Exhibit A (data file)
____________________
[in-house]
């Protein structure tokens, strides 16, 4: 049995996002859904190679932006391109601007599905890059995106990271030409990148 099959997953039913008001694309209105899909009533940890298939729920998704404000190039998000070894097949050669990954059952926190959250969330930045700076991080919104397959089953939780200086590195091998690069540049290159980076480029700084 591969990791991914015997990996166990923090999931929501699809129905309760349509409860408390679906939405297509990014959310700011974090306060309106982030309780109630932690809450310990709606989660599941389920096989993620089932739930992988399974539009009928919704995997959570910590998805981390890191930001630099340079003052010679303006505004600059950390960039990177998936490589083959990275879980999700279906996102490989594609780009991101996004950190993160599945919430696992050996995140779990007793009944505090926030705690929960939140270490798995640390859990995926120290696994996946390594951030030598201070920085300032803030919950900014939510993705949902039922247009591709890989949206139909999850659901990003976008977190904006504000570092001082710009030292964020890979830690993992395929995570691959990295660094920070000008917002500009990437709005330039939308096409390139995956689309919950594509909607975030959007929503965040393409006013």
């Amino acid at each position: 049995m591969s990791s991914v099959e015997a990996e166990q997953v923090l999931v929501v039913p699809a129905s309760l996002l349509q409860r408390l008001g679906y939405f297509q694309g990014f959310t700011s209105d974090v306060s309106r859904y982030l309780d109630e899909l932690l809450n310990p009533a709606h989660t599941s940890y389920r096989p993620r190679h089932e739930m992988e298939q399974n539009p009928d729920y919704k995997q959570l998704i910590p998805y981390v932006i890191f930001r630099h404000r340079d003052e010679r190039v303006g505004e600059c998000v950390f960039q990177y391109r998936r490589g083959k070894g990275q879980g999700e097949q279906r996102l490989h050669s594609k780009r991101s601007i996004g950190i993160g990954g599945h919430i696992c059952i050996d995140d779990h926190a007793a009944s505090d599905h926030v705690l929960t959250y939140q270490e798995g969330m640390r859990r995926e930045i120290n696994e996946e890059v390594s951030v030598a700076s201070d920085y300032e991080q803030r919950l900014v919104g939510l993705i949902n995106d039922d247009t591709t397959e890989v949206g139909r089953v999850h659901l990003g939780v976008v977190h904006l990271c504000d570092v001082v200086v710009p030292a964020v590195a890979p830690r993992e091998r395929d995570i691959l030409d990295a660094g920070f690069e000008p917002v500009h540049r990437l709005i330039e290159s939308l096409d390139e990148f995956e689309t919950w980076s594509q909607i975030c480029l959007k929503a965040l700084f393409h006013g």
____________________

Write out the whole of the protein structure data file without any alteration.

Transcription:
[in-house]
């Protein structure tokens, strides 16, 4: 049995996002859904190679932006391109601007599905890059995106990271030409990148 099959997953039913008001694309209105899909009533940890298939729920998704404000190039998000070894097949050669990954059952926190959250969330930045700076991080919104397959089953939780200086590195091998690069540049290159980076480029700084 591969990791991914015997990996166990923090999931929501699809129905309760349509409860408390679906939405297509990014959310700011974090306060309106982030309780109630932690809450310990709606989660599941389920096989993620089932739930992988399974539009009928919704995997959570910590998805981390890191930001630099340079003052010679303006505004600059950390960039990177998936490589083959990275879980999700279906996102490989594609780009991101996004950190993160599945919430696992050996995140779990007793009944505090926030705690929960939140270490798995640390859990995926120290696994996946390594951030030598201070920085300032803030919950900014939510993705949902039922247009591709890989949206139909999850659901990003976008977190904006504000570092001082710009030292964020890979830690993992395929995570691959990295660094920070000008917002500009990437709005330039939308096409390139995956689309919950594509909607975030959007929503965040393409006013």
């Amino acid at each position: 049995m591969s990791s991914v099959e015997a990996e166990q997953v923090l999931v929501v039913p699809a129905s309760l996002l349509q409860r408390l008001g679906y939405f297509q694309g990014f959310t700011s209105d974090v306060s309106r859904y982030l309780d109630e899909l932690l809450n310990p009533a709606h989660t599941s940890y389920r096989p993620r190679h089932e739930m992988e298939q399974n539009p009928d729920y919704k995997q959570l998704i910590p998805y981390v932006i890191f930001r630099h404000r340079d003052e010679r190039v303006g505004e600059c998000v950390f960039q990177y391109r998936r490589g083959k070894g990275q879980g999700e097949q279906r996102l490989h050669s594609k780009r991101s601007i996004g950190i993160g990954g599945h919430i696992c059952i050996d995140d779990h926190a007793a009944s505090d599905h926030v705690l929960t959250y939140q270490e798995g969330m640390r859990r995926e930045i120290n696994e996946e890059v390594s951030v030598a700076s201070d920085y300032e991080q803030r919950l900014v919104g939510l993705i949902n995106d039922d247009t591709t397959e890989v949206g139909r089953v999850h659901l990003g939780v976008v977190h904006l990271c504000d570092v001082v200086v710009p030292a964020v590195a890979p830690r993992e091998r395929d995570i691959l030409d990295a660094g920070f690069e000008p917002v500009h540049r990437l709005i330039e290159s939308l096409d390139e990148f995956e689309t919950w980076s594509q909607i975030c480029l959007k929503a965040l700084f393409h006013g």